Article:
Stereotypes & misconceptions: What you might have already heard.
You might think you can spot someone who works in recruitment or human resources from five miles away. You might have heard about the two most popular images of recruitment consultants:
1) The overly-serious and slightly irritable jobsworth. A person who sits in a sterile office on your local high street; a grim spectre who informs you that you won’t be able get a temp job this summer because you don’t have “six months’ office experience”.
2)The shark in a suit. A person obsessed with commission and nothing but commission; a deplorable human being who calls you ‘mate’ in a blithe attempt to appear friendly, and whose conversation button is permanently stuck on the ‘liar’ setting.
Similarly, you may think that the people who work in human resources are administrative staff who let the taxman take money out of your pay cheque every month, and just happen to know the private business of everyone in the company.
If this is what you think, then we’re here to tell you that you are wrong! So before you make the decision to get into recruitment and human resources, you should firstly discover what it’s really all about.
What is it really all about then? Tell me the truth.
It’s all about people. No company is run entirely by robots (in fact, some companies don’t even use robots at all…shocking!), so the one thing all businesses need is people. Recruitment and human resources staff are therefore absolutely essential to every single company or organisation. They hire the right people, retain the right people and develop them throughout their careers, making them even more right.
Everybody’s working life is influenced by recruitment and human resources professionals. When we get paid, when we get a job offer, when we go on a training scheme, when we have a telephone interview, and even when we retire and start living off our pension, it’s all down to the people who work in recruitment and human resources. Without these people, the complex world of work would not be able to function.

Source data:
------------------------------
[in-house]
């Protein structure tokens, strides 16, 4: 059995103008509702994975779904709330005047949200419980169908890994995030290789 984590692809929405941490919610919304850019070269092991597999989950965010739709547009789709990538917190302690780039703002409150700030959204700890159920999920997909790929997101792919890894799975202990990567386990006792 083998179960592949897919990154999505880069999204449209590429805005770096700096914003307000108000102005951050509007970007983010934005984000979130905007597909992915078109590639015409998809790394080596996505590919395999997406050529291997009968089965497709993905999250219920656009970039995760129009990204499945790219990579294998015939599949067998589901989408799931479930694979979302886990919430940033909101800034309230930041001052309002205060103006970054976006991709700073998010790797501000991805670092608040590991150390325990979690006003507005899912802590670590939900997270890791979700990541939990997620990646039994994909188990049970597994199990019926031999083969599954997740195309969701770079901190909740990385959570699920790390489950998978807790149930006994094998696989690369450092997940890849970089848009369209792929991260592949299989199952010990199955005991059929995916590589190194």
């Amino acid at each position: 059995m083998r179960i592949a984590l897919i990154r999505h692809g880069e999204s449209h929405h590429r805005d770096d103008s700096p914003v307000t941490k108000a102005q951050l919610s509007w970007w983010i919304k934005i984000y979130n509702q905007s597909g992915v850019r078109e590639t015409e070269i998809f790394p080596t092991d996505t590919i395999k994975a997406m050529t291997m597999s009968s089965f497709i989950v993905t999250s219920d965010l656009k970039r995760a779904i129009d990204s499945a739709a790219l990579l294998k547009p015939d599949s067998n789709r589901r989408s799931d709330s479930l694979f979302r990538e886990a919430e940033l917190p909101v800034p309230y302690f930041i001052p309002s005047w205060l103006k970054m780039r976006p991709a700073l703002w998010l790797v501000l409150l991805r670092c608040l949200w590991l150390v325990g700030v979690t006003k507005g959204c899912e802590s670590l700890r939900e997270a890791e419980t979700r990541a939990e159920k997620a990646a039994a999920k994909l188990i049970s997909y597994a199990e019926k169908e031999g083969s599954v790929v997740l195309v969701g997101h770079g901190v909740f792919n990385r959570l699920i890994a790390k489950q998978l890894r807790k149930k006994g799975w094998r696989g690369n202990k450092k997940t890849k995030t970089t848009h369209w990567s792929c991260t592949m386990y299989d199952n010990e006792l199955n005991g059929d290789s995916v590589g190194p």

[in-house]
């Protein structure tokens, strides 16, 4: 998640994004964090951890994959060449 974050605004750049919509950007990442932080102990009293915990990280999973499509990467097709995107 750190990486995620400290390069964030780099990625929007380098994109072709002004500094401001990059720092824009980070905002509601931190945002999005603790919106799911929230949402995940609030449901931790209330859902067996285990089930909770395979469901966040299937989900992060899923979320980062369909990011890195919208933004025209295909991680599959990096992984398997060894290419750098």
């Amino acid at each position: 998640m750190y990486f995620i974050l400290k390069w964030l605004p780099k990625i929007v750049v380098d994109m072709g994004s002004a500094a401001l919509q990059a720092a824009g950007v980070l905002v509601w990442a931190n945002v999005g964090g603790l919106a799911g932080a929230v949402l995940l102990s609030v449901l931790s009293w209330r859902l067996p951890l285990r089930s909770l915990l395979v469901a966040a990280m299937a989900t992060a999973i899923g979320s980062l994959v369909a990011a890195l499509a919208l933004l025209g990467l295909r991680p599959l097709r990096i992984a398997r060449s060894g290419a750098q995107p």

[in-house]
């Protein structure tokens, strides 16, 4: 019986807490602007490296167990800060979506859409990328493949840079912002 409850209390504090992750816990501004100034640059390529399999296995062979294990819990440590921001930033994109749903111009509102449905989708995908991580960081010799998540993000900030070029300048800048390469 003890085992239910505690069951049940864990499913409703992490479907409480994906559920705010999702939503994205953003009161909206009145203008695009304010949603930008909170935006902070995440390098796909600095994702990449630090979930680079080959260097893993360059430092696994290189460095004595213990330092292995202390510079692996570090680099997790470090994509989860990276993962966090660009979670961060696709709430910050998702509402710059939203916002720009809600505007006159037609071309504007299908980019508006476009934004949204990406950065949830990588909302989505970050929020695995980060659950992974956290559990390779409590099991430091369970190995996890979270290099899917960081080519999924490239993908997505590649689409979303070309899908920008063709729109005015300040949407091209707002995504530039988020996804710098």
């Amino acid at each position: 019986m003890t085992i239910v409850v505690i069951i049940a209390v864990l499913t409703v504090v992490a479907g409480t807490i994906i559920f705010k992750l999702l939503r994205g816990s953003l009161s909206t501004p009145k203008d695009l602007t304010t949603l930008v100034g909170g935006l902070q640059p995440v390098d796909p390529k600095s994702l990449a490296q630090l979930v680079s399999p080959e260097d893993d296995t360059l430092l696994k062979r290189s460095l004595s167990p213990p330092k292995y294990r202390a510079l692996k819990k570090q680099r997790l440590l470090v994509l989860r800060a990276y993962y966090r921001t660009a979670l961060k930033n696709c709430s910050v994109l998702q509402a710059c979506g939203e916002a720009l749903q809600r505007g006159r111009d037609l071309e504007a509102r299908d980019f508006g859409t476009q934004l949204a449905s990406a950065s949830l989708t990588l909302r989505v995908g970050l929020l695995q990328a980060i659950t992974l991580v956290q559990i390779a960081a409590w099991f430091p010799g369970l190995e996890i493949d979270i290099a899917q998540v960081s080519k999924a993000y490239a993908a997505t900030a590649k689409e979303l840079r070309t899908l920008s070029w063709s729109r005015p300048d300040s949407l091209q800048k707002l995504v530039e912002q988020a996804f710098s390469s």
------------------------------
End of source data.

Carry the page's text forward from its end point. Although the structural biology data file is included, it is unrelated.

The folks who work in the industry are genuinely friendly and have excellent communication skills, bags of confidence and great organisational skills.
Sounds great, tell me more!
Recruitment consultant roles are actually similar to a lot of sales jobs. Yet, rather than selling cleaning products or cars, they are selling people. Consequently, recruitment is a much more challenging sales occupation. People change their minds, change their circumstances, or get better offers from elsewhere. Don’t let that put you off, though: it’s an exciting career full of ups and downs, highs and lows.
Luck can play a factor, but the best recruitment consultants make their own luck through hard work and mental agility, by networking and building relationships. A recruitment consultant’s life is driven by targets, and they can potentially make a lot of money from lucrative commission and bonus schemes.
Human resources is such a broad area of work. Some HR professionals take the general route and do a bit of everything, whilst others even get to make the decisions on how a company’s employment structure should be organised or changed.
Some HR guys organise the hiring of new staff and help to train and develop talented employees throughout their career, whereas other members of the HR team use their social, emotional and psychological skills to help improve and maintain the quality of an employee’s working life.
If you’re a people person, whether you have persuasive skills akin to Jedi mind tricks, you’re the don or donna of organisation or you’re just really good at making people happy, there may be a career in recruitment and human resources with your name on it.
Henrik R - Company Executive Chef
Rick Razza is a Company Executive Chef for contract caterers Baxter Storey. He didn't like school and quickly got a job running the front of house in the family restaurant after finishing his O levels. Rick found that he spent more time in the kitchen and so went on to catering college and back into the family business as a chef. It was a hard decision for him to leave the restaurant, but he now enjoys his job with Baxter Storey very much.
- Melanie S - Employer Brand Manager
- Nathan R - Skills Trainer and Consultant
- Matt L - Postgraduate Transferable Skills Officer
- Jen R - Senior Project Coordinator
- Peter L - Recruitment Advisor
- Andy M - Senior Lecturer
- Guy P - HR Manager
- Henrik R - Company Executive Chef
- Mark B - Instructional Officer
- Victoria B - Apprentice Development Coach
- Siobhan W - Head Receptionist/HR
- Mark T - Community Development Manager
- Sue B - Head of Community
- Shahn G - Beauty Manager
- Satesh M - Front of House Manager
- Sue K - Head of Training & Skills
- Denise M - Resourcing Consultant
- Sara P - Head of Training and Professional Development
- Brian A - Chief Fire Officer
- Gemma F - HR Administrator
- Caroline S - Personal Development Coach